The Fresh Loaf

News & Information for Amateur Bakers and Artisan Bread Enthusiasts

Barm refreshing?

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seandev's picture
seandev

Barm refreshing?

Hello all,

Thanks to BBA I just made my first sourdough loaves (!), but I'm a bit befuddled by the directions regarding barms and refreshing. 

1.  Is it better to keep the barm out of the fridge and accelerate the refreshing schedule until the barm has been refreshed a few times and matured? 

2.  How often should I refresh the barm assuming the answer to the first question? 

3.  When you refresh the barm, do you refresh all the barm you have left, or just the portion you plan on using the next day to bake?

4.  If you're just maintaining the barm, not planning on using it, I assume you keep it in the fridge and refresh it weekly.  Immediately after refreshing it, how long do you keep it out of the fridge?  Can you just stick it back in there and expect the yeast the do its thing, albeit on a retarded schedule?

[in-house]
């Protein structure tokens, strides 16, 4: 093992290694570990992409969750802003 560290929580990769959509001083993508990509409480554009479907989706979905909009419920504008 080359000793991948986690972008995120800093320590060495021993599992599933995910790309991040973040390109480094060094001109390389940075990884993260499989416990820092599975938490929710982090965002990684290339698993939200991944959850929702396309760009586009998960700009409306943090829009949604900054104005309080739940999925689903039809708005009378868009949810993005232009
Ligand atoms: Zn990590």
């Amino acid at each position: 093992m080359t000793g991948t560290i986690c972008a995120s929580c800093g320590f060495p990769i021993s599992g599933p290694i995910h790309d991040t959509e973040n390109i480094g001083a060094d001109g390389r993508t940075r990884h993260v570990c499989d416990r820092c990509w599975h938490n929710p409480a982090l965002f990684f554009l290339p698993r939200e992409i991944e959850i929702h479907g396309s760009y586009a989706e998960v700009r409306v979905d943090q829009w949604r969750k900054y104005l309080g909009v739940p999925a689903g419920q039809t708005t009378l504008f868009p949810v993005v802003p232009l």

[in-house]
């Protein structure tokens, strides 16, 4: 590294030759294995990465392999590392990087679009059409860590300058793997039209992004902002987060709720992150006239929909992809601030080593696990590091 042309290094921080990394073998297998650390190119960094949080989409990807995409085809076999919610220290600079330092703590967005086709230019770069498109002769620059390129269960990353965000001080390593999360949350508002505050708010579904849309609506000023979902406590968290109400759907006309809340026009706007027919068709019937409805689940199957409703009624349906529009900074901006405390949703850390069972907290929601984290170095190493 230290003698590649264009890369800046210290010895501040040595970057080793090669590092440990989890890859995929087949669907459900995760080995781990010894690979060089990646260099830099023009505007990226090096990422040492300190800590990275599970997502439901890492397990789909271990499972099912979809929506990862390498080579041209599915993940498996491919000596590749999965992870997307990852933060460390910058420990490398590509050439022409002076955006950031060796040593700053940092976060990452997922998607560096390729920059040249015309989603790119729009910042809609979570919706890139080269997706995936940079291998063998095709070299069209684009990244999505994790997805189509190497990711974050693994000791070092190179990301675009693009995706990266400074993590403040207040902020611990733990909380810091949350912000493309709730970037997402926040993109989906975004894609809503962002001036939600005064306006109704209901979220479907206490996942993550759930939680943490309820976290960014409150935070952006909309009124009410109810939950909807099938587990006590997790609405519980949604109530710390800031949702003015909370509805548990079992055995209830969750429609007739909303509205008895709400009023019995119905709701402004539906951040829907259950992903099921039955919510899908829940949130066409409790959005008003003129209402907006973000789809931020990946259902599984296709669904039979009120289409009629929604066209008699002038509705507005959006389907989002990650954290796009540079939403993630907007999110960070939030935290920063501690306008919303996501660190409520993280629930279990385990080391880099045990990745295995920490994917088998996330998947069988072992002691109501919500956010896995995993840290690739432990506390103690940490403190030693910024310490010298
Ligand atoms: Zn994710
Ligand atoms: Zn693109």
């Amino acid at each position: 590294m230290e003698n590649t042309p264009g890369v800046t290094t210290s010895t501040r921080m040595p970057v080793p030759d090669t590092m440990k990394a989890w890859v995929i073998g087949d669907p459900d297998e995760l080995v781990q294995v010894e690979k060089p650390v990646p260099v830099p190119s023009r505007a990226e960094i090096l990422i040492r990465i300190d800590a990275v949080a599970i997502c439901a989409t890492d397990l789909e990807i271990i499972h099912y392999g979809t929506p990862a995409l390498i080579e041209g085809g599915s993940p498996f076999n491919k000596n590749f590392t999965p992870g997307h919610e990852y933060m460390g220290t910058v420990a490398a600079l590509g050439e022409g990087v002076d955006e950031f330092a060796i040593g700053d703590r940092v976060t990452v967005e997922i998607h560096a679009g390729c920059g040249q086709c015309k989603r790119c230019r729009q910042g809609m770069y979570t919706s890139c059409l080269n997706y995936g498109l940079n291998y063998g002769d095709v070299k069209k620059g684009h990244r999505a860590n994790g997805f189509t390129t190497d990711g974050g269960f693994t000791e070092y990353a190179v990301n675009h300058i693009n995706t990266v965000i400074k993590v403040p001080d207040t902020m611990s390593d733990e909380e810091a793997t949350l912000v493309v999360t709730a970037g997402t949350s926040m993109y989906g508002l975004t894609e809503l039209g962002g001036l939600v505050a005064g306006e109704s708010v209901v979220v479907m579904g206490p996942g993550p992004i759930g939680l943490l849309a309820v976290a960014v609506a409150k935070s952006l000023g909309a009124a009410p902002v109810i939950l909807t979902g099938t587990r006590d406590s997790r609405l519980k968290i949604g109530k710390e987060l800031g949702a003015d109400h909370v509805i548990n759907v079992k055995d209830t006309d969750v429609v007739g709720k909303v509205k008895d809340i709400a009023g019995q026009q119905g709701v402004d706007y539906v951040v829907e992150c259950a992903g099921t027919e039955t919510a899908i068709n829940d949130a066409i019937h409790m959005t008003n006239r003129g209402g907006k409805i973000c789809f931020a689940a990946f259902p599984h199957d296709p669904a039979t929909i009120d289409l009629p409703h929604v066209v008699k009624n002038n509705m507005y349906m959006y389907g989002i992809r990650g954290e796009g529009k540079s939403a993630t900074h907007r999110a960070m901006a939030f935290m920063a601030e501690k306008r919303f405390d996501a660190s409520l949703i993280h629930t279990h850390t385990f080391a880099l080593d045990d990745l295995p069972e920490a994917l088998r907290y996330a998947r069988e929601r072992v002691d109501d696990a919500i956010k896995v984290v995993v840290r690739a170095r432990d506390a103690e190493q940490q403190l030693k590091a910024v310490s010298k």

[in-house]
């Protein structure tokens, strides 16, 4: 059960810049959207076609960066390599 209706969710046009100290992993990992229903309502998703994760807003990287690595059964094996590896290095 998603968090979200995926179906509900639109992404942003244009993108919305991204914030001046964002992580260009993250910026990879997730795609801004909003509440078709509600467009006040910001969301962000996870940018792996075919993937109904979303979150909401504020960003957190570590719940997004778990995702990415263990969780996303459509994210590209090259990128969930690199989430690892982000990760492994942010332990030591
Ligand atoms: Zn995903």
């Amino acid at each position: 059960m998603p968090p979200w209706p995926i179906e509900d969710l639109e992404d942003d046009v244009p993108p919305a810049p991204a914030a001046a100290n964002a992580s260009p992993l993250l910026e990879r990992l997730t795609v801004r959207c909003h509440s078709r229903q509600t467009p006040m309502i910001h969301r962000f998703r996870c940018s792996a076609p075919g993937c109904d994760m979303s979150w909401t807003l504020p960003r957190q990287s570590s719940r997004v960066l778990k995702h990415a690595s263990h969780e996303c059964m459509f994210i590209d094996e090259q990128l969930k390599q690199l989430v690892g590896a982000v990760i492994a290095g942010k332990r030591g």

Thank you for any help - I thank you, and my new yeast ranch thanks you.

SourdoLady's picture
SourdoLady

I am assuming that your starter is newly made and not aged yet--correct? If so, it is good to leave it out of the fridge for awhile to let it mature. You will need to feed it every 8 hours because it will consume the nutrients in the flour rapidly when at room temperature. Before feeding be sure to dump out most of it if you aren't going to be using it. This is very important.

When storing the barm in the fridge, feeding once a week is fine to maintain it. I usually take mine out and let it come to room temperature before feeding. Once fed, I leave it out for an hour or so before returning to the fridge. If you aren't going to be using it for awhile it is good to keep the starter on the thicker side as it will go longer between feedings.

 

seandev's picture
seandev

Thank you very much SourdoLady! 

One last pesky question:  How long should I keep up the "feed every eight hours" schedule before I assume the barm is reasonably mature?  Does it make a difference if the barm is regular flour or rye?

With gratitude,

Seandev

 

SourdoLady's picture
SourdoLady

You can use unbleached white, rye, or whole wheat. I generally use whole grain flour until the mixture gets lively and then switch to unbleached white flour. Whole grains ferment faster than white flour and they will also have a more sour flavor. As far as how long to keep up the 8-hour feedings, that is up to you. If the mixture is very active and bubbly you can switch it to the fridge at any time. I'd go by the flavor of your bread to decide how long to let it mature out of refrigeration. When you are satisfied that it tastes good, then it's time. Trust me, you will soon tire of 8-hour feedings!